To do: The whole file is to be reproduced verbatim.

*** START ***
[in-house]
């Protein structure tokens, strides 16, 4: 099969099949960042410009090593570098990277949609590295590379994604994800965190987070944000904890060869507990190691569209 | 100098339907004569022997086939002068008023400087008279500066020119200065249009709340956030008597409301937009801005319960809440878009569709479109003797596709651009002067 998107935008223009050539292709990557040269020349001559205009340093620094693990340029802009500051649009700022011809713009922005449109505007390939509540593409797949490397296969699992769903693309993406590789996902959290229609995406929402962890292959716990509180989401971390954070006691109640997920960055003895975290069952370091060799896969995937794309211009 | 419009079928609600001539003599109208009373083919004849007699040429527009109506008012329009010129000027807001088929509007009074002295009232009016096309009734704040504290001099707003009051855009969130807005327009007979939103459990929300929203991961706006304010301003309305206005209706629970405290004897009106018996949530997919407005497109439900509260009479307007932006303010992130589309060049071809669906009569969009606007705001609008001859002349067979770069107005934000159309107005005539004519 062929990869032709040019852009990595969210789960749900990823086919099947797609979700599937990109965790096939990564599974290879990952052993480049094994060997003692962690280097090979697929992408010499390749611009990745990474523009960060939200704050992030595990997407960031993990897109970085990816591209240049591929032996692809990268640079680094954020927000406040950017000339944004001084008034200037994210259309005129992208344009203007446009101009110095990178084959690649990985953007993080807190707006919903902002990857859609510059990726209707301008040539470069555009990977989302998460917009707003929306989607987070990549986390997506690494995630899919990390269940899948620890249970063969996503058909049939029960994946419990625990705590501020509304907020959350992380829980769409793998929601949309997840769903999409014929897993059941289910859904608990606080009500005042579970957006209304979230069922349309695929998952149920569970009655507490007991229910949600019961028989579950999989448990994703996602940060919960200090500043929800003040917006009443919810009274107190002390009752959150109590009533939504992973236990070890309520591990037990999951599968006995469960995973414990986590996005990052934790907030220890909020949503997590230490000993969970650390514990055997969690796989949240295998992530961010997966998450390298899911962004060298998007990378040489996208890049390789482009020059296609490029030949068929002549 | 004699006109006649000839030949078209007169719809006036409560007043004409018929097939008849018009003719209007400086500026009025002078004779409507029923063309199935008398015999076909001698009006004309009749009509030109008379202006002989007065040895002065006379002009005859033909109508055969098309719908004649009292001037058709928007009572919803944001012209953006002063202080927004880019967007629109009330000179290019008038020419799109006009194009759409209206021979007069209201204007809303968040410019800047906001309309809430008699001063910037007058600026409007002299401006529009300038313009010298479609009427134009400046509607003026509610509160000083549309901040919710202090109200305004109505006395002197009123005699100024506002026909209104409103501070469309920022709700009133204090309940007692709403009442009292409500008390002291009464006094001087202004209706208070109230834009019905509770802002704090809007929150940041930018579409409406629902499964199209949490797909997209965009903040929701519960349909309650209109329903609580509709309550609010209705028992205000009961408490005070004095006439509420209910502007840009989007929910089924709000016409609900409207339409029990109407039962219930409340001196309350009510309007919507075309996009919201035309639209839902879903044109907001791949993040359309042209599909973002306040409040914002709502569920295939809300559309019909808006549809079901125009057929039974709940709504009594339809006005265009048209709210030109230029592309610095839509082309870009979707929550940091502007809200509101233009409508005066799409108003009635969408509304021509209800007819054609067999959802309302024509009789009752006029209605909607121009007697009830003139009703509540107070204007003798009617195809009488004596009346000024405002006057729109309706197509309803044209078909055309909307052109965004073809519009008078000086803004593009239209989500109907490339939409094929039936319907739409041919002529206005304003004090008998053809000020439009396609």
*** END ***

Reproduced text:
[in-house]
């Protein structure tokens, strides 16, 4: 099969099949960042410009090593570098990277949609590295590379994604994800965190987070944000904890060869507990190691569209 | 100098339907004569022997086939002068008023400087008279500066020119200065249009709340956030008597409301937009801005319960809440878009569709479109003797596709651009002067 998107935008223009050539292709990557040269020349001559205009340093620094693990340029802009500051649009700022011809713009922005449109505007390939509540593409797949490397296969699992769903693309993406590789996902959290229609995406929402962890292959716990509180989401971390954070006691109640997920960055003895975290069952370091060799896969995937794309211009 | 419009079928609600001539003599109208009373083919004849007699040429527009109506008012329009010129000027807001088929509007009074002295009232009016096309009734704040504290001099707003009051855009969130807005327009007979939103459990929300929203991961706006304010301003309305206005209706629970405290004897009106018996949530997919407005497109439900509260009479307007932006303010992130589309060049071809669906009569969009606007705001609008001859002349067979770069107005934000159309107005005539004519 062929990869032709040019852009990595969210789960749900990823086919099947797609979700599937990109965790096939990564599974290879990952052993480049094994060997003692962690280097090979697929992408010499390749611009990745990474523009960060939200704050992030595990997407960031993990897109970085990816591209240049591929032996692809990268640079680094954020927000406040950017000339944004001084008034200037994210259309005129992208344009203007446009101009110095990178084959690649990985953007993080807190707006919903902002990857859609510059990726209707301008040539470069555009990977989302998460917009707003929306989607987070990549986390997506690494995630899919990390269940899948620890249970063969996503058909049939029960994946419990625990705590501020509304907020959350992380829980769409793998929601949309997840769903999409014929897993059941289910859904608990606080009500005042579970957006209304979230069922349309695929998952149920569970009655507490007991229910949600019961028989579950999989448990994703996602940060919960200090500043929800003040917006009443919810009274107190002390009752959150109590009533939504992973236990070890309520591990037990999951599968006995469960995973414990986590996005990052934790907030220890909020949503997590230490000993969970650390514990055997969690796989949240295998992530961010997966998450390298899911962004060298998007990378040489996208890049390789482009020059296609490029030949068929002549 | 004699006109006649000839030949078209007169719809006036409560007043004409018929097939008849018009003719209007400086500026009025002078004779409507029923063309199935008398015999076909001698009006004309009749009509030109008379202006002989007065040895002065006379002009005859033909109508055969098309719908004649009292001037058709928007009572919803944001012209953006002063202080927004880019967007629109009330000179290019008038020419799109006009194009759409209206021979007069209201204007809303968040410019800047906001309309809430008699001063910037007058600026409007002299401006529009300038313009010298479609009427134009400046509607003026509610509160000083549309901040919710202090109200305004109505006395002197009123005699100024506002026909209104409103501070469309920022709700009133204090309940007692709403009442009292409500008390002291009464006094001087202004209706208070109230834009019905509770802002704090809007929150940041930018579409409406629902499964199209949490797909997209965009903040929701519960349909309650209109329903609580509709309550609010209705028992205000009961408490005070004095006439509420209910502007840009989007929910089924709000016409609900409207339409029990109407039962219930409340001196309350009510309007919507075309996009919201035309639209839902879903044109907001791949993040359309042209599909973002306040409040914002709502569920295939809300559309019909808006549809079901125009057929039974709940709504009594339809006005265009048209709210030109230029592309610095839509082309870009979707929550940091502007809200509101233009409508005066799409108003009635969408509304021509209800007819054609067999959802309302024509009789009752006029209605909607121009007697009830003139009703509540107070204007003798009617195809009488004596009346000024405002006057729109309706197509309803044209078909055309909307052109965004073809519009008078000086803004593009239209989500109907490339939409094929039936319907739409041919002529206005304003004090008998053809000020439009396609």